Fables: Rose Red I Re-Read Twice
I can’t remember for sure if this came out in 2011 or late in 2010, but whatever. This arc stands out to me as the best Fables story to happen after the fall of the Empire. It’s largely a flashback to Snow White and Rose Red’s relationship before the events of Fables issue 1. Since the series began, it’s obvious there’s some bad blood between the sisters, but the writer Bill Willingham kept their past a secret until around issue 98. This is a story that will delight Fables devotees like myself but also works as a stand-alone volume, which is pretty rare with this high-concept series.
The Simpsons Keep the Laughs Coming
Okay, so I’ve been a fan of The Simpsons for almost my entire life now. I can recall staying up past curfew as a child just to watch it (I remember it was on Thursday nights at 8 in the beginning). I was too young to understand a majority of the jokes, but I watched it anyways. In the intervening years, I’ve collected a pretty large amount of Simpsons merchandise, but not until this year did I really get into the comics. In the past I was snobbish, looking at the comics and thinking they were non-canonical. Snobbishness though is just a limitation you place on yourself. This year I approached a Simpsons comic with an open mind and found I really do like the series. Maybe in 2011 the comics were better than they were before, or maybe I’m just seeing them differently.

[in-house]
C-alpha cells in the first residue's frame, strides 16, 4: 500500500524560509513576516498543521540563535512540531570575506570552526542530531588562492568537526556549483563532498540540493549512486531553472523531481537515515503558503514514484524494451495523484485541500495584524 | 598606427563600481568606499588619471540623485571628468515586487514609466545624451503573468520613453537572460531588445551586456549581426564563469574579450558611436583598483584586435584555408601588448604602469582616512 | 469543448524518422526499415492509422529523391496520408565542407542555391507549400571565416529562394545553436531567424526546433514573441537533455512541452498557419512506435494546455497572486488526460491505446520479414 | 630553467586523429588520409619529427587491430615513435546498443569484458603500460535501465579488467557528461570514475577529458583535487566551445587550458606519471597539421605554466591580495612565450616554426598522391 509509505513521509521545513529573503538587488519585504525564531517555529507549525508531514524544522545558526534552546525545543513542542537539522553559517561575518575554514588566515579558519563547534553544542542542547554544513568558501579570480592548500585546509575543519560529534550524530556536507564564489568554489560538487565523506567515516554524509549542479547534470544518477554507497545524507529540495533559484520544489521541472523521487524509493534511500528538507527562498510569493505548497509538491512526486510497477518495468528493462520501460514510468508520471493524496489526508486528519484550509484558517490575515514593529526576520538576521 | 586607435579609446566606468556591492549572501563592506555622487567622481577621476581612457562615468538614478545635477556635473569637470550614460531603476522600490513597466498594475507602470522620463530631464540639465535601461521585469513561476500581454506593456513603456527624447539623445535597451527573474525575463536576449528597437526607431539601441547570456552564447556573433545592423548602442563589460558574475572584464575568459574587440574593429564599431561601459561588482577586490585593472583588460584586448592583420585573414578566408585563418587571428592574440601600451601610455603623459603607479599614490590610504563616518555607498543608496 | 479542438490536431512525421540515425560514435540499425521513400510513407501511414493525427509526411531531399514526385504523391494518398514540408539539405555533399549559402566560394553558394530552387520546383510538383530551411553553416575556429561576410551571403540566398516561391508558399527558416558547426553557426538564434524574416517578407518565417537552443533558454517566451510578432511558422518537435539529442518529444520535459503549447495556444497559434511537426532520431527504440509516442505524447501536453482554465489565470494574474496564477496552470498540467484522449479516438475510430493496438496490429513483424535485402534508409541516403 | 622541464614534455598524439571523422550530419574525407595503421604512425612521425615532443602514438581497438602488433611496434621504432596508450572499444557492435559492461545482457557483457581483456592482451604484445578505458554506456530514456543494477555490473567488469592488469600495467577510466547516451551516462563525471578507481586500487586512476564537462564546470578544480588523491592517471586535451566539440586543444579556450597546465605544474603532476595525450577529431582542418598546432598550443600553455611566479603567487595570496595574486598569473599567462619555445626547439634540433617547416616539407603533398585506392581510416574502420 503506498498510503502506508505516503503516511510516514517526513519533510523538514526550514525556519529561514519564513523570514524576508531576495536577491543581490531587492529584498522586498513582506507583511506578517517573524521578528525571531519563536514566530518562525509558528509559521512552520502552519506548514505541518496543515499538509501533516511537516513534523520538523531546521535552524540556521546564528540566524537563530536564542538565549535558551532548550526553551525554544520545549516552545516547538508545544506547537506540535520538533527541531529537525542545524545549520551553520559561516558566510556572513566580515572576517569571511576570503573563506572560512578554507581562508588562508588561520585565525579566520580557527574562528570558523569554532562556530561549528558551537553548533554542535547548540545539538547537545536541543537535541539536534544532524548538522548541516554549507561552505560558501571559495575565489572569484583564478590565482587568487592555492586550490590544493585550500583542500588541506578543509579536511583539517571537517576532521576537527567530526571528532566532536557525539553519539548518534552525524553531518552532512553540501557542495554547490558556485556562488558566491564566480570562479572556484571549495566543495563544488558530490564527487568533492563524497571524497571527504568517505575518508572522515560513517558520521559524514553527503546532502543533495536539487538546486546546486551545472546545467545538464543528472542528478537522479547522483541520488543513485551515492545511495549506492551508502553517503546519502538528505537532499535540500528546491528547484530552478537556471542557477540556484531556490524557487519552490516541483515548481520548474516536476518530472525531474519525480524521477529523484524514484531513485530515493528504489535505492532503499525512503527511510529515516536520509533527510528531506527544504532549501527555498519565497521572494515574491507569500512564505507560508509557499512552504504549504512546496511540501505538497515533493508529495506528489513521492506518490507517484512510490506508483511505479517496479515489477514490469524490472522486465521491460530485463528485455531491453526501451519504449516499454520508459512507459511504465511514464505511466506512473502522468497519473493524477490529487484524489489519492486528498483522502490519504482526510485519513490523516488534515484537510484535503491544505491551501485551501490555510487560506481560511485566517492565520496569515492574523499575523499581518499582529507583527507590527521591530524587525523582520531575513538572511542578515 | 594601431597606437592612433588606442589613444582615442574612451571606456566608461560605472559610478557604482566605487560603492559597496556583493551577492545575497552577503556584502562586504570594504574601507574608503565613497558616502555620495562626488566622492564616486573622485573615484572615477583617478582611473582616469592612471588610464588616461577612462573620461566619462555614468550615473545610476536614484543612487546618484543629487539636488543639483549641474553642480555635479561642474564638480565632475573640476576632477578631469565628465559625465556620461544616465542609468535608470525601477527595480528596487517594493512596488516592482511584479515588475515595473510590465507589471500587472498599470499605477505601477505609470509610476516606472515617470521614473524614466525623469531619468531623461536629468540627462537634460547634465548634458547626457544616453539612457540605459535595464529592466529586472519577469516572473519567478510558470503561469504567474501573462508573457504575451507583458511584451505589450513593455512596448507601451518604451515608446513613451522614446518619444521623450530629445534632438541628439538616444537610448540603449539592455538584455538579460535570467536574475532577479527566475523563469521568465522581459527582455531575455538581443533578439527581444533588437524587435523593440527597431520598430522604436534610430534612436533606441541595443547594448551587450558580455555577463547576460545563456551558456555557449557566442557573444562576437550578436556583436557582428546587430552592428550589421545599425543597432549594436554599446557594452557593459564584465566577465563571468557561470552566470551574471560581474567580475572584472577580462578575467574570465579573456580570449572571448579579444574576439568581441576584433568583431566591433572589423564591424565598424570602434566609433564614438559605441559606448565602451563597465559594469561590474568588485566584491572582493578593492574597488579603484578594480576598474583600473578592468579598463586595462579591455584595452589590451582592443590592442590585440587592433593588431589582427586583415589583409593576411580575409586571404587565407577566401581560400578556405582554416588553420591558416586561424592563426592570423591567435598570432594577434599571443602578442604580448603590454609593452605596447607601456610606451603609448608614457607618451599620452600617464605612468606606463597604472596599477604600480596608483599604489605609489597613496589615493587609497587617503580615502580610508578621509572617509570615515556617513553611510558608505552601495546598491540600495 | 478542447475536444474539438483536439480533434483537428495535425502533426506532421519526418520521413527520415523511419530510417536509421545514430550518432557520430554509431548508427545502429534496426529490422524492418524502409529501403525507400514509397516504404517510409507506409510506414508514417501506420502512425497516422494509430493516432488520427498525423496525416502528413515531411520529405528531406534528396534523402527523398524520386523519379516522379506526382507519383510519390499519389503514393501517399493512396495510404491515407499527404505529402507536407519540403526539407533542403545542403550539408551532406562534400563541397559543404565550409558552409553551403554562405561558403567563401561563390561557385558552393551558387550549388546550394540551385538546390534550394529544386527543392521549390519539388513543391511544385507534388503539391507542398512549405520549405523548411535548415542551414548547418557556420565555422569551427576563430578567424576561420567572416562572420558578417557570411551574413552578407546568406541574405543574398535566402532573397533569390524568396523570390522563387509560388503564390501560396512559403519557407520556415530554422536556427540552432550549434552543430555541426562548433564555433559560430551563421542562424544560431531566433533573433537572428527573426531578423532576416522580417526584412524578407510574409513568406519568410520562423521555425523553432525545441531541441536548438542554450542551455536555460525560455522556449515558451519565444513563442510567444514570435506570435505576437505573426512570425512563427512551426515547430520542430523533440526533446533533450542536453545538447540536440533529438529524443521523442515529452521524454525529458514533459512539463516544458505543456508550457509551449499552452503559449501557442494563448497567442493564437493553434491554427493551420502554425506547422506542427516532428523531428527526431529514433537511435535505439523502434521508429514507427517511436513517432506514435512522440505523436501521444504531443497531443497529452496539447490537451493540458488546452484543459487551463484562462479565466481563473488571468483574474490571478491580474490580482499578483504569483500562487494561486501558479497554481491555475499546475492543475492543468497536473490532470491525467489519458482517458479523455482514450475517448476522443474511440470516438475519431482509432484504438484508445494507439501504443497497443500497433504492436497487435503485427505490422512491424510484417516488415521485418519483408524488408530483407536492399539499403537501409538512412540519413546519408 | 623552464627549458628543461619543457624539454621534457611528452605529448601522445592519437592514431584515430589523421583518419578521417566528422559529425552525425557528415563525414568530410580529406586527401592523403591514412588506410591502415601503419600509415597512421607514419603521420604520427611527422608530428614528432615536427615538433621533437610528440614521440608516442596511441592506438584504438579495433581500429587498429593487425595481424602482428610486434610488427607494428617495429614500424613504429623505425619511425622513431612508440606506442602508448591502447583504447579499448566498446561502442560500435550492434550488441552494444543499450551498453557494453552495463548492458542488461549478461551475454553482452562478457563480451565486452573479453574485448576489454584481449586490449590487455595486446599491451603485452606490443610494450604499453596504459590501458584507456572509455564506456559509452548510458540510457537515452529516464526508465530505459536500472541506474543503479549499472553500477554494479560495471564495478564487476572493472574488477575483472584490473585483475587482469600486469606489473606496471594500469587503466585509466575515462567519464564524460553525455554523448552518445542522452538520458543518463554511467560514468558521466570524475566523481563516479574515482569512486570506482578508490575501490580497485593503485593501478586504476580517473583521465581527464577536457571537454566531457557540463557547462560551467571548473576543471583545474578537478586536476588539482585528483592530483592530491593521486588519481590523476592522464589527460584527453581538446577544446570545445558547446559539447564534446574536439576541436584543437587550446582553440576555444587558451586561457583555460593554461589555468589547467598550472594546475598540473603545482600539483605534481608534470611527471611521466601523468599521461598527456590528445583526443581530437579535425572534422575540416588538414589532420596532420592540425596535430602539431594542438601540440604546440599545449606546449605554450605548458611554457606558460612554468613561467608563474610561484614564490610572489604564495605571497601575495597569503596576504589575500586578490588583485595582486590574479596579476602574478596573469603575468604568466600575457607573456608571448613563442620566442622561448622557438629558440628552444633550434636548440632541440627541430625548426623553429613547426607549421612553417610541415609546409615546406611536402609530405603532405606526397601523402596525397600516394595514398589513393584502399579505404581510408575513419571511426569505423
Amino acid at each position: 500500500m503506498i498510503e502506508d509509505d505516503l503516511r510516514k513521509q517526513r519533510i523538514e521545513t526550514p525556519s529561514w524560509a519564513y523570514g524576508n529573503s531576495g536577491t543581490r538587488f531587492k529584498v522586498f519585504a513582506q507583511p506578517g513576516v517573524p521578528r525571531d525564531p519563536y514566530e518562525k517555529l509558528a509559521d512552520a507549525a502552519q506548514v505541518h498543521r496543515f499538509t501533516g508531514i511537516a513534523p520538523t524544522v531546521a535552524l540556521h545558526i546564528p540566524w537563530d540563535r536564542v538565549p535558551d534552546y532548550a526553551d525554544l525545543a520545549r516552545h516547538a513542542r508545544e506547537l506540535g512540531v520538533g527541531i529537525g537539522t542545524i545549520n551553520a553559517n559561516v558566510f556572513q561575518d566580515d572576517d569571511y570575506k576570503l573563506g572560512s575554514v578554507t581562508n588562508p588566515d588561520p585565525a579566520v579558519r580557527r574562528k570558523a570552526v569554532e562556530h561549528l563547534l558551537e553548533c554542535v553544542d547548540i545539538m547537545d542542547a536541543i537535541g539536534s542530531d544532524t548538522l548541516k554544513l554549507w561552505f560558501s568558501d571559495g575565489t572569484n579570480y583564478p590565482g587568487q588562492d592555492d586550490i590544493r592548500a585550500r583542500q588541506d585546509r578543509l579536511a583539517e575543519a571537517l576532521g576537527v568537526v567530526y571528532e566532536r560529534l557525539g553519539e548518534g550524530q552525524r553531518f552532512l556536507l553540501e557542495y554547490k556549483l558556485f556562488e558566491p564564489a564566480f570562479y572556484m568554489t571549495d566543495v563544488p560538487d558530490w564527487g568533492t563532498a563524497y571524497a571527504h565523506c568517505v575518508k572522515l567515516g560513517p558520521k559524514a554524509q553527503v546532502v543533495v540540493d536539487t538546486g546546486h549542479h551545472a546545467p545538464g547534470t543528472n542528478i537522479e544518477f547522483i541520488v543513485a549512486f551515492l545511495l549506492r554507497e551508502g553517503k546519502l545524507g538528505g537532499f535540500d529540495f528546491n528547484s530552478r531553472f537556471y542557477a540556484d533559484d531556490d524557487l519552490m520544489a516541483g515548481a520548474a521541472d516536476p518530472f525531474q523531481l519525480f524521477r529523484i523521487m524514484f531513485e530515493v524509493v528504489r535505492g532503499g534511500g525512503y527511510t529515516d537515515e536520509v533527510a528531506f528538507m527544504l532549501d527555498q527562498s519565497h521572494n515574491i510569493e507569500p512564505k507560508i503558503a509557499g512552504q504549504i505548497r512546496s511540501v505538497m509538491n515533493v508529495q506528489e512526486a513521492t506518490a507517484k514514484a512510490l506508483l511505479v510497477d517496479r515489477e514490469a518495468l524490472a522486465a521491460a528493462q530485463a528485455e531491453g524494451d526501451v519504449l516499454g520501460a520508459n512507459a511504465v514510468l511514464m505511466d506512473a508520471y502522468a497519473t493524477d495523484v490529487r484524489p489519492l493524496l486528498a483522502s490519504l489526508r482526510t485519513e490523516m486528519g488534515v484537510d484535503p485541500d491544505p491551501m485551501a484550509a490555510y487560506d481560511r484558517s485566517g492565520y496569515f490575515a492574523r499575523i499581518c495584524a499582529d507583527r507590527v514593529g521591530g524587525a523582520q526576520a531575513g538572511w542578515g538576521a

The Unwritten Demands to Be Read